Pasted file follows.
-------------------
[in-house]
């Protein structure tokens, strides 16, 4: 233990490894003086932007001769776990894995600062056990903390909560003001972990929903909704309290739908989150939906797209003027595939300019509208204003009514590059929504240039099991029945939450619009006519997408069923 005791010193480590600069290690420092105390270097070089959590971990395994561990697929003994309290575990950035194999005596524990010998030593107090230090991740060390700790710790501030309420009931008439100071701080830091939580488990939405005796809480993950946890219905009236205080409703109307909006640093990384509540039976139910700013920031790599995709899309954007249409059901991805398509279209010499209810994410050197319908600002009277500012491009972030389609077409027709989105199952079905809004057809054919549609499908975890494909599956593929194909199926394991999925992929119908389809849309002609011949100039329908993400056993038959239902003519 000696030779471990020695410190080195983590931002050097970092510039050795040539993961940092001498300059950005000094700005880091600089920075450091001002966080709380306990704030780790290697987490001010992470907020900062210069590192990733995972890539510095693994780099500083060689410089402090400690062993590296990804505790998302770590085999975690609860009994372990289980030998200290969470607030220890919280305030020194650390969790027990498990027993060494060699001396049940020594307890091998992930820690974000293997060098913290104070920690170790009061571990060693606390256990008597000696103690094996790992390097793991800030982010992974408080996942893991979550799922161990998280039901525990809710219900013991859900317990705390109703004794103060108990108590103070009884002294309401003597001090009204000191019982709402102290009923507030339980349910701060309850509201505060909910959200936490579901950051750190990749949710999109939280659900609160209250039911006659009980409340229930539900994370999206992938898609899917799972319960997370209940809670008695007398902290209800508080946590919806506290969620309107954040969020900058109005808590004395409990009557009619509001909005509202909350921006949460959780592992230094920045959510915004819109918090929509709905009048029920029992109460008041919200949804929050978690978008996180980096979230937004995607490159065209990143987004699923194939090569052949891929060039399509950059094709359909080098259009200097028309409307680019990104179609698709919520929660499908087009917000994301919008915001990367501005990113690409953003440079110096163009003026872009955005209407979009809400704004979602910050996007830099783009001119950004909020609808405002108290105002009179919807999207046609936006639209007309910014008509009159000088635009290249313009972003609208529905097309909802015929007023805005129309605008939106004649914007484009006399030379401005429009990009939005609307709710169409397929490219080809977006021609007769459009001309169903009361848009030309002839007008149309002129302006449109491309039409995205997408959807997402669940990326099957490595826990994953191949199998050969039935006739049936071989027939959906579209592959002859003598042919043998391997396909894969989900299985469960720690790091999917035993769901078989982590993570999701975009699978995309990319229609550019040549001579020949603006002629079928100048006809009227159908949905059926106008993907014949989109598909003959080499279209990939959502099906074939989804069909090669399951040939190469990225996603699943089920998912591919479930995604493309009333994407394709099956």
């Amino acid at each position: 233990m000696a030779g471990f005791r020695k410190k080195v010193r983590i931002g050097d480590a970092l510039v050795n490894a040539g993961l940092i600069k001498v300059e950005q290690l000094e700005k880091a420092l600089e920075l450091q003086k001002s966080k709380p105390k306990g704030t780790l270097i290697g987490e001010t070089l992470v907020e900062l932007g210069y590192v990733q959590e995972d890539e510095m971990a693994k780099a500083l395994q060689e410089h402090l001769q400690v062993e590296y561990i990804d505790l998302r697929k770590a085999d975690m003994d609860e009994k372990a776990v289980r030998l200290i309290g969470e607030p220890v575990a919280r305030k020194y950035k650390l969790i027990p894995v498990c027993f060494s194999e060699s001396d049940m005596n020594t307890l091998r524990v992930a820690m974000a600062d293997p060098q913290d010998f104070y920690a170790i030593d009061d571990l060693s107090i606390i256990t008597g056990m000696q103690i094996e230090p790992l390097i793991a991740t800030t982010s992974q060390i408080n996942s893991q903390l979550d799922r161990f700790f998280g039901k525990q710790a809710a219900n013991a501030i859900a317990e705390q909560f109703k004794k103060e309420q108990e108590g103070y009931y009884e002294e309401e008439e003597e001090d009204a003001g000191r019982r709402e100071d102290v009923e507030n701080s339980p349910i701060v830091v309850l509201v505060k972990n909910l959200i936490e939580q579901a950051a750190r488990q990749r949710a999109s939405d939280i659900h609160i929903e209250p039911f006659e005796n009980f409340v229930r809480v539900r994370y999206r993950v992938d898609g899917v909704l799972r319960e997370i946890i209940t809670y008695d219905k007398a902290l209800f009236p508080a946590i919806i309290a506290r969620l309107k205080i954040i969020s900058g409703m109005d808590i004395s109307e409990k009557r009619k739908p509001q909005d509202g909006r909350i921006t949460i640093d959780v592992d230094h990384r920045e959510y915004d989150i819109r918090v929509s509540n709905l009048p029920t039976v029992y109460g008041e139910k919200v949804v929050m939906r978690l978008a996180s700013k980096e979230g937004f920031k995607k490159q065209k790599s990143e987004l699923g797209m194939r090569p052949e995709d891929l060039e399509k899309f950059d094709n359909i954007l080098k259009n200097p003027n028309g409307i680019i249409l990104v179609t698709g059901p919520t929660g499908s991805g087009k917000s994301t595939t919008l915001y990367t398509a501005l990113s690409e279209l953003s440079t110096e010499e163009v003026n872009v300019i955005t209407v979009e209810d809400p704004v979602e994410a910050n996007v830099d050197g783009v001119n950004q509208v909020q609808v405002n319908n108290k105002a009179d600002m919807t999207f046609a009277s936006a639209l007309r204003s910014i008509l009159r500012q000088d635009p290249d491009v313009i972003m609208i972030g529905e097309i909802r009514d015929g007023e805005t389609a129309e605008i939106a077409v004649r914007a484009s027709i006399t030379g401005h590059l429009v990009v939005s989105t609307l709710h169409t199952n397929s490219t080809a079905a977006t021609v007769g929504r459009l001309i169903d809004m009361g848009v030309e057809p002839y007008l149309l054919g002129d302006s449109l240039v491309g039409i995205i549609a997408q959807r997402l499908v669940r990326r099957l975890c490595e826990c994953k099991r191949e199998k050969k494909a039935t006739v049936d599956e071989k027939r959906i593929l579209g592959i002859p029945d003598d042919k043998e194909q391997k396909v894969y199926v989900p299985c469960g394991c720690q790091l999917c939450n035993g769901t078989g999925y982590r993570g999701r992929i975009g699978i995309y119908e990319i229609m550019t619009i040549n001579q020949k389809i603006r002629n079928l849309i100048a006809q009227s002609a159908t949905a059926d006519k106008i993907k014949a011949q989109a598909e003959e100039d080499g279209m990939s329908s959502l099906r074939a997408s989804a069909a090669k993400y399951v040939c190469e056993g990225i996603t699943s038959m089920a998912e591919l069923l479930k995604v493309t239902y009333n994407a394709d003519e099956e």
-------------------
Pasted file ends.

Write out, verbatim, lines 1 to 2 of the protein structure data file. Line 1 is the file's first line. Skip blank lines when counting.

[in-house]
């Protein structure tokens, strides 16, 4: 233990490894003086932007001769776990894995600062056990903390909560003001972990929903909704309290739908989150939906797209003027595939300019509208204003009514590059929504240039099991029945939450619009006519997408069923 005791010193480590600069290690420092105390270097070089959590971990395994561990697929003994309290575990950035194999005596524990010998030593107090230090991740060390700790710790501030309420009931008439100071701080830091939580488990939405005796809480993950946890219905009236205080409703109307909006640093990384509540039976139910700013920031790599995709899309954007249409059901991805398509279209010499209810994410050197319908600002009277500012491009972030389609077409027709989105199952079905809004057809054919549609499908975890494909599956593929194909199926394991999925992929119908389809849309002609011949100039329908993400056993038959239902003519 000696030779471990020695410190080195983590931002050097970092510039050795040539993961940092001498300059950005000094700005880091600089920075450091001002966080709380306990704030780790290697987490001010992470907020900062210069590192990733995972890539510095693994780099500083060689410089402090400690062993590296990804505790998302770590085999975690609860009994372990289980030998200290969470607030220890919280305030020194650390969790027990498990027993060494060699001396049940020594307890091998992930820690974000293997060098913290104070920690170790009061571990060693606390256990008597000696103690094996790992390097793991800030982010992974408080996942893991979550799922161990998280039901525990809710219900013991859900317990705390109703004794103060108990108590103070009884002294309401003597001090009204000191019982709402102290009923507030339980349910701060309850509201505060909910959200936490579901950051750190990749949710999109939280659900609160209250039911006659009980409340229930539900994370999206992938898609899917799972319960997370209940809670008695007398902290209800508080946590919806506290969620309107954040969020900058109005808590004395409990009557009619509001909005509202909350921006949460959780592992230094920045959510915004819109918090929509709905009048029920029992109460008041919200949804929050978690978008996180980096979230937004995607490159065209990143987004699923194939090569052949891929060039399509950059094709359909080098259009200097028309409307680019990104179609698709919520929660499908087009917000994301919008915001990367501005990113690409953003440079110096163009003026872009955005209407979009809400704004979602910050996007830099783009001119950004909020609808405002108290105002009179919807999207046609936006639209007309910014008509009159000088635009290249313009972003609208529905097309909802015929007023805005129309605008939106004649914007484009006399030379401005429009990009939005609307709710169409397929490219080809977006021609007769459009001309169903009361848009030309002839007008149309002129302006449109491309039409995205997408959807997402669940990326099957490595826990994953191949199998050969039935006739049936071989027939959906579209592959002859003598042919043998391997396909894969989900299985469960720690790091999917035993769901078989982590993570999701975009699978995309990319229609550019040549001579020949603006002629079928100048006809009227159908949905059926106008993907014949989109598909003959080499279209990939959502099906074939989804069909090669399951040939190469990225996603699943089920998912591919479930995604493309009333994407394709099956």